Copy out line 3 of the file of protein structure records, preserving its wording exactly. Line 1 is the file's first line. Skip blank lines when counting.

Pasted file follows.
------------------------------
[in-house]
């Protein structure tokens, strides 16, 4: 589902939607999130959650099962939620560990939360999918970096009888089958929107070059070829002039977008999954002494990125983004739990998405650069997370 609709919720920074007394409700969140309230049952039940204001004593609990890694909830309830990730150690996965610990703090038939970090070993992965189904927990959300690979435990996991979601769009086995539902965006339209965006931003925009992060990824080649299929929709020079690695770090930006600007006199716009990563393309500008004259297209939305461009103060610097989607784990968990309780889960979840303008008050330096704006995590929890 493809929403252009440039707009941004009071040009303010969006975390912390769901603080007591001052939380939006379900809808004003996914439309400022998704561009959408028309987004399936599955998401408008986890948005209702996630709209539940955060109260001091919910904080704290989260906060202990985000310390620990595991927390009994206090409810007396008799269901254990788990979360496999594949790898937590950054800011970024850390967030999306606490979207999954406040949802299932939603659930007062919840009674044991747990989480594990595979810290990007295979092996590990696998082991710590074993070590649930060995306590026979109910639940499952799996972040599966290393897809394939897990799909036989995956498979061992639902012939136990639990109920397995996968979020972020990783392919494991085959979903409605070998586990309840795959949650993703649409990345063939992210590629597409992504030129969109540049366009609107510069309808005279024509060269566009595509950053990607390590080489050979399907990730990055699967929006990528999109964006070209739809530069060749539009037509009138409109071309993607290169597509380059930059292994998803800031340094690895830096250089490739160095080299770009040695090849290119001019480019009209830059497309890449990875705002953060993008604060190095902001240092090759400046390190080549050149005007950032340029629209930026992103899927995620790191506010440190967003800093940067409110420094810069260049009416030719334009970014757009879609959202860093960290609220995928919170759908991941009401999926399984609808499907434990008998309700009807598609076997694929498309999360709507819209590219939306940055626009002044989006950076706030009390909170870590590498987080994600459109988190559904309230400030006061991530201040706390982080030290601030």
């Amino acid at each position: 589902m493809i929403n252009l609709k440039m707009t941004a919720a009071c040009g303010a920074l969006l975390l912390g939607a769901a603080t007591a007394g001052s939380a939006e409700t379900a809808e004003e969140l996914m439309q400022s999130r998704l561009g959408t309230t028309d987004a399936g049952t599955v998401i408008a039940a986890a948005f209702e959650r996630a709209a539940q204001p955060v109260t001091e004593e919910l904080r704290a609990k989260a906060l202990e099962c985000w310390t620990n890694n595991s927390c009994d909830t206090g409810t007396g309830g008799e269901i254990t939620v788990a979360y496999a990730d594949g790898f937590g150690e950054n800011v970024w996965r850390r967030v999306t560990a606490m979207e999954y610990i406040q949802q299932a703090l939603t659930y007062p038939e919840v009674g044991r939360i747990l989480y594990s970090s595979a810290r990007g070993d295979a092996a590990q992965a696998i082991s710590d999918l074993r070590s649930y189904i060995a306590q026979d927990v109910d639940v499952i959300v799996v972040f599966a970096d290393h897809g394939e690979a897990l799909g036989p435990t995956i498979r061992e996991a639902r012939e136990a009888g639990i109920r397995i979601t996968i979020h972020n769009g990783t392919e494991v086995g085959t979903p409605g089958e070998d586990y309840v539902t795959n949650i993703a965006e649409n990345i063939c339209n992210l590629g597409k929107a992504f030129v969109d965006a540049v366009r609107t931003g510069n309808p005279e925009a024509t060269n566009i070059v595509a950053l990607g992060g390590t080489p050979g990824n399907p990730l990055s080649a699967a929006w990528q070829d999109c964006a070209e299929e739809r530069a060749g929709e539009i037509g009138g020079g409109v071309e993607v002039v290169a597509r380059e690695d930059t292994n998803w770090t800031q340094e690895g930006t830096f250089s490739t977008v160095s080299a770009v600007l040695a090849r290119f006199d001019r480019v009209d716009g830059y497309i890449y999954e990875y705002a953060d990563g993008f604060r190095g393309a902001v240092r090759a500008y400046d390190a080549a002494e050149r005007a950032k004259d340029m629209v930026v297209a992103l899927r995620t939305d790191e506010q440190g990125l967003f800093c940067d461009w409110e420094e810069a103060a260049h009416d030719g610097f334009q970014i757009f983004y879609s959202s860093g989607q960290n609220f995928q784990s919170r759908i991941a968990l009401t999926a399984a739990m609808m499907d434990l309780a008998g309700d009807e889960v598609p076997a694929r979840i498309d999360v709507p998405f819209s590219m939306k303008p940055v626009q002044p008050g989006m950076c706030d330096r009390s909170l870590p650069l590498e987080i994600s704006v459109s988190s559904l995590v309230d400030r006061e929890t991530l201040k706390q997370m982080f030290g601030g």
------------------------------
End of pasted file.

């Amino acid at each position: 589902m493809i929403n252009l609709k440039m707009t941004a919720a009071c040009g303010a920074l969006l975390l912390g939607a769901a603080t007591a007394g001052s939380a939006e409700t379900a809808e004003e969140l996914m439309q400022s999130r998704l561009g959408t309230t028309d987004a399936g049952t599955v998401i408008a039940a986890a948005f209702e959650r996630a709209a539940q204001p955060v109260t001091e004593e919910l904080r704290a609990k989260a906060l202990e099962c985000w310390t620990n890694n595991s927390c009994d909830t206090g409810t007396g309830g008799e269901i254990t939620v788990a979360y496999a990730d594949g790898f937590g150690e950054n800011v970024w996965r850390r967030v999306t560990a606490m979207e999954y610990i406040q949802q299932a703090l939603t659930y007062p038939e919840v009674g044991r939360i747990l989480y594990s970090s595979a810290r990007g070993d295979a092996a590990q992965a696998i082991s710590d999918l074993r070590s649930y189904i060995a306590q026979d927990v109910d639940v499952i959300v799996v972040f599966a970096d290393h897809g394939e690979a897990l799909g036989p435990t995956i498979r061992e996991a639902r012939e136990a009888g639990i109920r397995i979601t996968i979020h972020n769009g990783t392919e494991v086995g085959t979903p409605g089958e070998d586990y309840v539902t795959n949650i993703a965006e649409n990345i063939c339209n992210l590629g597409k929107a992504f030129v969109d965006a540049v366009r609107t931003g510069n309808p005279e925009a024509t060269n566009i070059v595509a950053l990607g992060g390590t080489p050979g990824n399907p990730l990055s080649a699967a929006w990528q070829d999109c964006a070209e299929e739809r530069a060749g929709e539009i037509g009138g020079g409109v071309e993607v002039v290169a597509r380059e690695d930059t292994n998803w770090t800031q340094e690895g930006t830096f250089s490739t977008v160095s080299a770009v600007l040695a090849r290119f006199d001019r480019v009209d716009g830059y497309i890449y999954e990875y705002a953060d990563g993008f604060r190095g393309a902001v240092r090759a500008y400046d390190a080549a002494e050149r005007a950032k004259d340029m629209v930026v297209a992103l899927r995620t939305d790191e506010q440190g990125l967003f800093c940067d461009w409110e420094e810069a103060a260049h009416d030719g610097f334009q970014i757009f983004y879609s959202s860093g989607q960290n609220f995928q784990s919170r759908i991941a968990l009401t999926a399984a739990m609808m499907d434990l309780a008998g309700d009807e889960v598609p076997a694929r979840i498309d999360v709507p998405f819209s590219m939306k303008p940055v626009q002044p008050g989006m950076c706030d330096r009390s909170l870590p650069l590498e987080i994600s704006v459109s988190s559904l995590v309230d400030r006061e929890t991530l201040k706390q997370m982080f030290g601030g």